The Anti-Frizz Ingredient That's Probably In Your Leave-In Conditioner

Whether you're strolling around perusing products in your local supermarket or you're seated at home turning a bottle of leave-in conditioner over in your hand to get a better look at the list of ingredients, the desire to know more about what you're putting into and onto your body is growing. In fact, according to a 2015 survey, 59% of female shoppers read the labels on cosmetic products extensively before purchase, per Cosmetic Design

Leave-in conditioners, unlike traditional conditioners, are lightweight haircare products that are applied to your locks after you've washed and towel-dried them, as Healthline clarified. What a leave-in conditioner actually does includes providing moisture and allowing for easier and more effective styling. 

Although all types of hair can benefit from leave-in conditioners, you may have seen your friends or family members who have dry, damaged, or frizzy hair seeking out this product with more fervor. This is likely because of one crucial ingredient that's in leave-in conditioners which helps keep hair tame and healthy. 

Behentrimonium chloride is found in hair conditioning products

Behentrimonium chloride might be a mouthful to pronounce but the purpose of it is pretty straightforward, according to haircare experts. Shari Sperling, DO, a board-certified dermatologist and the founder of Sperling Dermatology, informed Byrdie that this pertinent ingredient "is part of the mustard plant family and commonly known as rapeseed or canola." It has anti-static and shine-promoting properties. 

Behentrimonium chloride is waxy in texture and has a fishy smell, according to Special Chem. It also acts as a hair conditioning and emulsifying instrument. Furthermore, this anti-frizz ingredient is also a "quaternary ammonium salt" that acts as a preservative primarily due to its antibacterial nature, as You Probably Need a Haircut points out.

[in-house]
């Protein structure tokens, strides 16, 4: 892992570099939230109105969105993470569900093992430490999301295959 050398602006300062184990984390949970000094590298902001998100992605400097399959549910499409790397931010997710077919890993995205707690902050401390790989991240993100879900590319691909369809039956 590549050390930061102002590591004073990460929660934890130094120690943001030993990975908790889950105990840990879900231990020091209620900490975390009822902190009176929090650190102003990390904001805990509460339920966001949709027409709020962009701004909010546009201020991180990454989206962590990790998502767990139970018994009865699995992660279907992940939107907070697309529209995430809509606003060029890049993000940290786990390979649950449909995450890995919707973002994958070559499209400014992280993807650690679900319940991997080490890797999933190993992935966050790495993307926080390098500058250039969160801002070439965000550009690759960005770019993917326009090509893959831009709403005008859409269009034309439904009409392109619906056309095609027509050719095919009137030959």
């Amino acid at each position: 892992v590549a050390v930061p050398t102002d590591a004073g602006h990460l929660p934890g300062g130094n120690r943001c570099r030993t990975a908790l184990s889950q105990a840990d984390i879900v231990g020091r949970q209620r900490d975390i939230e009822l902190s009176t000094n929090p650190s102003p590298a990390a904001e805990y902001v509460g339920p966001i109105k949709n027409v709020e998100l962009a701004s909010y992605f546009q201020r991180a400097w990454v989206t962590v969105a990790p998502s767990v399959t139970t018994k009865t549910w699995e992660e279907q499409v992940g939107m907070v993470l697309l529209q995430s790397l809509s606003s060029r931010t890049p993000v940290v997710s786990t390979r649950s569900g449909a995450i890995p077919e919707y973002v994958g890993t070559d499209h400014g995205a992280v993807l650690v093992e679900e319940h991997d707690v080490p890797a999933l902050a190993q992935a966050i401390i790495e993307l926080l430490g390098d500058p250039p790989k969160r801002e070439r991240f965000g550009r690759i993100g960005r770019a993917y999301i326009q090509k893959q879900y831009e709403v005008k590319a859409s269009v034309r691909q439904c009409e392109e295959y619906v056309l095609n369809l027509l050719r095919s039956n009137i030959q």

You may have noticed that after using a leave-in conditioner that contains behentrimonium chloride, your tresses are generally easier to detangle and style. Board-certified dermatologist and podcaster Anna Guanche, MD, explained to Byrdie: "The positive electrical charge within the compound contributes to the super conditioning and allows hair to be more manageable and soft." 

How much behentrimonium chloride is safe to use?

While there are no restrictions on what kind of hair can benefit from this particular ingredient, dermatologist and podcaster Anna Guanche told Byrdie that the emulsifying agent is especially "beneficial for people with textured, curly, or thick hair because of the detangling properties and frizz control." Anybody who's struggled with keeping their beautiful yet voluminous hair somewhat tame for an important occasion can relate. 

In fact, you can find behentrimonium chloride in other haircare products too, including certain shampoos, serums, and even beard cleansers, per Special Chem. The ingredient also helps colored or heat-damaged hair, especially those tresses that have been chemically treated with bleach, for instance, as The Derm Review notes. 

The concentration of the ingredient is what's going to determine how safe it is for use (via You Probably Need a Haircut). While there are plenty of leave-in conditioners for everyday use, Guanche cautions against using haircare products with "more than 0.1 percent, because then it can be harmful to the skin, scalp, and hair follicle," as she warned Byrdie.